In parallel, however, Tuymans plays a more provocative game. Room by room, a set of eerie juxtapositions shrinks the gaps between Chinese and Flemish art across the centuries. In 1500, the Master of Absalom’s pen drawings of fanciful creatures – beasts with human heads, animal fur, one clawed, one webbed foot – look like mutant cousins of Du Jin’s dragons in “Qu Yuan’s Legendary Songs”, while Petrus Christus in a sumptuously illuminated “Book of Hours” and Zhu Zhanji in a scroll of delicate ink drawings on gold paper both use exquisite calligraphy and animal and floral motifs. In the 17th century, Gaspar-Peter Verbruggen’s vanitas “Flower Piece” hangs easily with its period counterpart, Wen Shu’s “Day Lilies and Rocks”. Romanticism is as broodingly desolate and proto-impressionist in Jin Nong’s “Splendid Moon” (1761) as in Claude Joseph Vernet’s “Shipwreck” (1759). Ren Xiong’s uncompromising mid-19th-century “Self-portrait”, all harsh, angular lines and pared-down aesthetic, is as recognisably an ancestor of modern alienated man as Frans Masereels’s cubo-expressionist woodcut of the sharp-edged cabaret anti-hero “The Goodlooking Fellow” (1922).

Soon, the familiar starts to look queasily odd, the unfamiliar falsely recognisable. With its misty glaze, towering hills and tumbling ravines, Jan Brueghel the Elder’s pen and brown ink drawing “Mountain Scenery with Port” (1596) resembles classic Chinese mountains and water landscapes. Ni Tian’s sultry “Flower Goddess” (1902) suggests a femme fatale from Paris’s fin de siècle salons, decked out in fancy oriental dress. History and geography dissolve. In “Deer Hunt” by Giuseppe Castiglione, a Jesuit missionary who arrived in China in 1715, the figures are painted in European style, the landscape by a Chinese artist. Ren Yi’s “Gongsun Daniang Performing the Sword Dance” (1880), with double stroke (shuang-gou) outline rings simulating the movement of the swords and the dancer’s vigorous rhythms, predates futurism’s blurry capturing of frenzied movement by decades.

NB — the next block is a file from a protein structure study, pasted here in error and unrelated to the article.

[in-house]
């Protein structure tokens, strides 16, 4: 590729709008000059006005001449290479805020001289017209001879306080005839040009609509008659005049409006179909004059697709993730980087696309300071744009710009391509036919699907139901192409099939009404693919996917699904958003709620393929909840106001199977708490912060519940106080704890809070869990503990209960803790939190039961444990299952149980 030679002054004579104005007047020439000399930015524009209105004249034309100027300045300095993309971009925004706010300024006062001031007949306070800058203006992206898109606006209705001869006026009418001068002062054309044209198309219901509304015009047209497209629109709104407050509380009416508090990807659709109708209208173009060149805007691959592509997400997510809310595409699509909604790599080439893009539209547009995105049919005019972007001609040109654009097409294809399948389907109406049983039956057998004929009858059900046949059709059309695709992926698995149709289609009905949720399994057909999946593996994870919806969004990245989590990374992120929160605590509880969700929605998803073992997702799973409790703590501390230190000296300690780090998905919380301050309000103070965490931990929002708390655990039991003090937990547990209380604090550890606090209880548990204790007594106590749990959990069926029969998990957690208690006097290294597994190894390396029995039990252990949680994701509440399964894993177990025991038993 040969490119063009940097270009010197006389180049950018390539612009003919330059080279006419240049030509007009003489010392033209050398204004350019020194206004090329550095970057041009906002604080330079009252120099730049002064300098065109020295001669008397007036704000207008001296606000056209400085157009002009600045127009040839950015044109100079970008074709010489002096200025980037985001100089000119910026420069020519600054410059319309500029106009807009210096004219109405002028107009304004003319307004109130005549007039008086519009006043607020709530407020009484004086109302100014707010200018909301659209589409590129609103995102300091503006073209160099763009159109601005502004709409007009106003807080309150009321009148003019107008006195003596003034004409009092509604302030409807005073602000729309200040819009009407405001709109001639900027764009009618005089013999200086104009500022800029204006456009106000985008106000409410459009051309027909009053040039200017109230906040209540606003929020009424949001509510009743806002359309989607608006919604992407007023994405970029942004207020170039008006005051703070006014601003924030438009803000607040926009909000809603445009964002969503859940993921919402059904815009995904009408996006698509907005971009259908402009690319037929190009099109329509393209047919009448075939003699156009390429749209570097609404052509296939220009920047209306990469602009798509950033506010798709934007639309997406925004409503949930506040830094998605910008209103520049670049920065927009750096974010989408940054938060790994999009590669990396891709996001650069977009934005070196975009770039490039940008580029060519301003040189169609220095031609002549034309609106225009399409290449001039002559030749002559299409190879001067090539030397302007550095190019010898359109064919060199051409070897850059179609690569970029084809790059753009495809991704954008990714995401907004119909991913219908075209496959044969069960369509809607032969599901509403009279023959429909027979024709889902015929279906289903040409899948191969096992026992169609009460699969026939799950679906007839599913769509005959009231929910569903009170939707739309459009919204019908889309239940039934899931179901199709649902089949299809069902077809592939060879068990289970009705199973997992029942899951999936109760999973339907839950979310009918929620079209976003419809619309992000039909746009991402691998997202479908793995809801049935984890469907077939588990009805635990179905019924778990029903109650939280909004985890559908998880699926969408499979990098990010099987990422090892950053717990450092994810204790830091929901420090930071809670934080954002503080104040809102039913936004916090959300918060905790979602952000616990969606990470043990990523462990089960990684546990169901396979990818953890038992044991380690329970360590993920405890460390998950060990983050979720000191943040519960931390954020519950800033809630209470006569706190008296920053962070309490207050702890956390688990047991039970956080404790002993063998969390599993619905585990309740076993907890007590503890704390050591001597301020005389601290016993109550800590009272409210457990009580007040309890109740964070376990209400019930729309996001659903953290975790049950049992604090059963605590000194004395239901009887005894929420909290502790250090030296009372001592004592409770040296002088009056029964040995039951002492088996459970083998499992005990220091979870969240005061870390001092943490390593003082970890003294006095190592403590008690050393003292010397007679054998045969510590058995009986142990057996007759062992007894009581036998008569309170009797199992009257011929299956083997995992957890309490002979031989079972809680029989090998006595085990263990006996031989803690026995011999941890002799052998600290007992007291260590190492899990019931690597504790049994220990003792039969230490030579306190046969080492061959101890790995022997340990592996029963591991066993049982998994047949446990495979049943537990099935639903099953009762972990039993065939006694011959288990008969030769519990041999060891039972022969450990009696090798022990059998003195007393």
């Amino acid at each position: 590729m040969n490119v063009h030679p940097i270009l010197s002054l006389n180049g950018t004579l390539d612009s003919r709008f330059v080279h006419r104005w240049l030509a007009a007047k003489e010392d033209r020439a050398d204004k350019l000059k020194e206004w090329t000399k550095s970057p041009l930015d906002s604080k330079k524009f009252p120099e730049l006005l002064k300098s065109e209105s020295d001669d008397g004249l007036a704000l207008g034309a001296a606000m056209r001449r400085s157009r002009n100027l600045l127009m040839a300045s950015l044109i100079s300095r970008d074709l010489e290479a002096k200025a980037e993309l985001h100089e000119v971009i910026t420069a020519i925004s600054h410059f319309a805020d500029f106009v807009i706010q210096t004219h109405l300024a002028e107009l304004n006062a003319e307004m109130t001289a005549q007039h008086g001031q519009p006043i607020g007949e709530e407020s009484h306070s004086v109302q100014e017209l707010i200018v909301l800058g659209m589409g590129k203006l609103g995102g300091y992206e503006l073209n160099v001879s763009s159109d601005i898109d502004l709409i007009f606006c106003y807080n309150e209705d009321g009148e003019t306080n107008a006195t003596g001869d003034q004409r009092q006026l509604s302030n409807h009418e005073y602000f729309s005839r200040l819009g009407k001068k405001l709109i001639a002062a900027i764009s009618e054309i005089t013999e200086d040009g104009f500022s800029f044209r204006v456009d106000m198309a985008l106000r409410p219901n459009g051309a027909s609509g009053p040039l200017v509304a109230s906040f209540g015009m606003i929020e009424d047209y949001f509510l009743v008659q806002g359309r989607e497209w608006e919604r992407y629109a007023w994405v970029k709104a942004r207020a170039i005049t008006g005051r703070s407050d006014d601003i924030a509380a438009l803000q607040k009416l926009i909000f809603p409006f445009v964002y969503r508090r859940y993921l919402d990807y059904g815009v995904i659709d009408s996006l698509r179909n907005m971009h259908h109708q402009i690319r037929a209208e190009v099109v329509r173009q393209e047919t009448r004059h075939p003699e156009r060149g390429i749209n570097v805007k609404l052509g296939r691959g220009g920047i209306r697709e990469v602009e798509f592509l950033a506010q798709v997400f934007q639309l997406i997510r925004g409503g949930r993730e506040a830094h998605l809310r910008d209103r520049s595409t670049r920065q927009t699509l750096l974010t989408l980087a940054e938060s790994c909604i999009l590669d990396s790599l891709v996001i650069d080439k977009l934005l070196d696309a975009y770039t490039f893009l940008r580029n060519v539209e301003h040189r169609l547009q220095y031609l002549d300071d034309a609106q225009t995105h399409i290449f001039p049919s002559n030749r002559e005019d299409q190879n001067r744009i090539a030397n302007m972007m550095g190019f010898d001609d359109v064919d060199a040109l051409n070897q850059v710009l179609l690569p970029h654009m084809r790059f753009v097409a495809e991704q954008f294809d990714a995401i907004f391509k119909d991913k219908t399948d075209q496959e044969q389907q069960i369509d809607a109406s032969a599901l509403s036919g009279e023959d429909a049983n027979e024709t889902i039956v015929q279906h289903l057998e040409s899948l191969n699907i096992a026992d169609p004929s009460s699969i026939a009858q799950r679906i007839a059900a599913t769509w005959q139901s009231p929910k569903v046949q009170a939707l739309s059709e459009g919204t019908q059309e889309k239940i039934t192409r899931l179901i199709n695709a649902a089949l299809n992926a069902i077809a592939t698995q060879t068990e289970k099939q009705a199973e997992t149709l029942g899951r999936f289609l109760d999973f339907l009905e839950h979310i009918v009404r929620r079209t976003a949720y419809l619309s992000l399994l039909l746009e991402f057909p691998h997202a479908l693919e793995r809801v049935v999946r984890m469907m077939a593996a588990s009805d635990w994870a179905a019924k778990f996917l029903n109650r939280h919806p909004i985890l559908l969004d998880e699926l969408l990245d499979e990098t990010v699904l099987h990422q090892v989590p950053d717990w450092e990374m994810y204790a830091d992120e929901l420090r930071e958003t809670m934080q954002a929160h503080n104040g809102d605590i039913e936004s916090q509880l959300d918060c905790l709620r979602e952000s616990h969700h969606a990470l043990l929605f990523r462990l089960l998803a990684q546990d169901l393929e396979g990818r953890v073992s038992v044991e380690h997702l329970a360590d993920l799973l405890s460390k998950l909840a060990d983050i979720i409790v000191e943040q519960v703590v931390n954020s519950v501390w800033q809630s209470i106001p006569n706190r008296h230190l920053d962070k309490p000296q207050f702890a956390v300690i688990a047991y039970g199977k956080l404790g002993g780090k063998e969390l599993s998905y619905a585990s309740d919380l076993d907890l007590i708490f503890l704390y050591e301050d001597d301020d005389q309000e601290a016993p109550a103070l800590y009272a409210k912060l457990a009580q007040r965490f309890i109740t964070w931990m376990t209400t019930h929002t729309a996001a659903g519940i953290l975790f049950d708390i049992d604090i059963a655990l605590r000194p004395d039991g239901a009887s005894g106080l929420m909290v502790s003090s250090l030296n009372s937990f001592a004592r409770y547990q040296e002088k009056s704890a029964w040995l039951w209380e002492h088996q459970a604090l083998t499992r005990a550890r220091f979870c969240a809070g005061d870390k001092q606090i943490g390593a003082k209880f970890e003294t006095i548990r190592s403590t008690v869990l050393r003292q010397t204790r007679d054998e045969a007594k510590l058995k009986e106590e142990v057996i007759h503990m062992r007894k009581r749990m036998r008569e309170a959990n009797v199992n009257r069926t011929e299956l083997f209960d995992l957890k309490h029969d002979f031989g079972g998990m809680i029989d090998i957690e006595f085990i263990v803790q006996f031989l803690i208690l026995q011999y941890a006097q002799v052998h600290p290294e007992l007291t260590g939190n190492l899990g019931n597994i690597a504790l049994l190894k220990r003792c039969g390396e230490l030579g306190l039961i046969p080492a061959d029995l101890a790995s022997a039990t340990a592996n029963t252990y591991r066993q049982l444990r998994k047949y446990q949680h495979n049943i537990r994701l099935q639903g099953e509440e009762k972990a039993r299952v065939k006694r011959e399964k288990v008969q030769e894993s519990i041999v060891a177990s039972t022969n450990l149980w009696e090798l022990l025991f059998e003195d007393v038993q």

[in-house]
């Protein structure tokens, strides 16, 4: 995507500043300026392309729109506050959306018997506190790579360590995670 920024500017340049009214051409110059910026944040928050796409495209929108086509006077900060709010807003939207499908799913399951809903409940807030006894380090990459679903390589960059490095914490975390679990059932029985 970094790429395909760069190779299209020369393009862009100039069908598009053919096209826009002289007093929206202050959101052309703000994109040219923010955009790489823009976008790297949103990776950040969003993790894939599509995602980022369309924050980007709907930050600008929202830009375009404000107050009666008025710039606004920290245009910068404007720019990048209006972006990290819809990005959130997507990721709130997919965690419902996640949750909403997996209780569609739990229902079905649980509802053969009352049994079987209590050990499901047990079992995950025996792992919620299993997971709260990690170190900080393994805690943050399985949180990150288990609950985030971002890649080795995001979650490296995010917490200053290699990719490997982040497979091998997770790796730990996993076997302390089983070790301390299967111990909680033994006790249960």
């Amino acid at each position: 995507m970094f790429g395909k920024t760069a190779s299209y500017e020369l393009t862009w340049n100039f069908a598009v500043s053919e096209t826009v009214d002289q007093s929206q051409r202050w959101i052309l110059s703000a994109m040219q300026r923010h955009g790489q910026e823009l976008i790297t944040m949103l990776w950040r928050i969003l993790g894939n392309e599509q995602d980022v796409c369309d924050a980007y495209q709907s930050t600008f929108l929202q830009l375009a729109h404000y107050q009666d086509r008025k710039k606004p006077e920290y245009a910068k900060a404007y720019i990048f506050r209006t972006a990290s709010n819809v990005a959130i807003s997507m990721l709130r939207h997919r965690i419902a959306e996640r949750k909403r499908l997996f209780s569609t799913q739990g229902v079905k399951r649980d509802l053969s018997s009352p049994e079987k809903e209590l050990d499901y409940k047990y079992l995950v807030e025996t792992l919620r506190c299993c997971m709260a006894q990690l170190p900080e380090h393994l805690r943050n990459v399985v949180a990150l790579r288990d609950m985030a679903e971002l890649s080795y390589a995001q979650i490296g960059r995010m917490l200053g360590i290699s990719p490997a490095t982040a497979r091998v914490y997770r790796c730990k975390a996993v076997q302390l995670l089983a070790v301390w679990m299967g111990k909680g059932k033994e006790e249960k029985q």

This sparky, original display, with its strong painterly focus, taught me more about the diversity and richness of Chinese art than grander recent blockbusters at the Royal Academy and the Grand Palais. That is a coup for Brussels; it is, however, no help to Beijing, for what is disastrously unbalancing here is a selection of Flemish works so poor and unrepresentative that when this show goes to the Palace Museum, Chinese audiences will be massively short-changed and deluded about European art.

Most of the Renaissance paintings are copies or atelier works. From Rubens, the baroque master of colour, there are only drawings – and a 1948 monochrome film of his oil paintings. Van Dyck – whose dash and glamour could so profitably have been compared with 17th- and 18th-century portraits of imperial courtesans in bold decorative hues, such as the lovely “Imperial Concubine of Emperor Hongli” – is represented by dull subjects. From the 20th century, surrealist masterpieces by Magritte and Delvaux are absent and modernity tapers off in Leon Spilliaert’s “Fire Lane” (1948), a too-late symbolist-pointillist line of trees, presumably chosen because its fogginess evokes Chinese brushwork.

Does Tuymans, the conceptualist, believe the western tradition is so bankrupt that it must be shown at its most feeble? Or did museums refuse to lend prize works for the tour to Beijing? Bozar organised this show as the first of a trio for 2007 – the others are on German painting, healing long European internal divisions, and international contemporary art – to mark the 50th anniversary of the European Union. But it is hard to see what is being celebrated if Europe has no greater belief in its own culture than this. It is not too late to strengthen the Flemish component of this show with some judicious last-minute borrowing, and to dispatch to Beijing as high-class a selection of work as the Palace Museum has, enlighteningly and fascinatingly, sent west.

The Forbidden Empire, Bozar Centre for Fine Arts, Brussels, to May 6, tel +32 2 507 82 00; Palace Museum, Beijing, June 27-September 5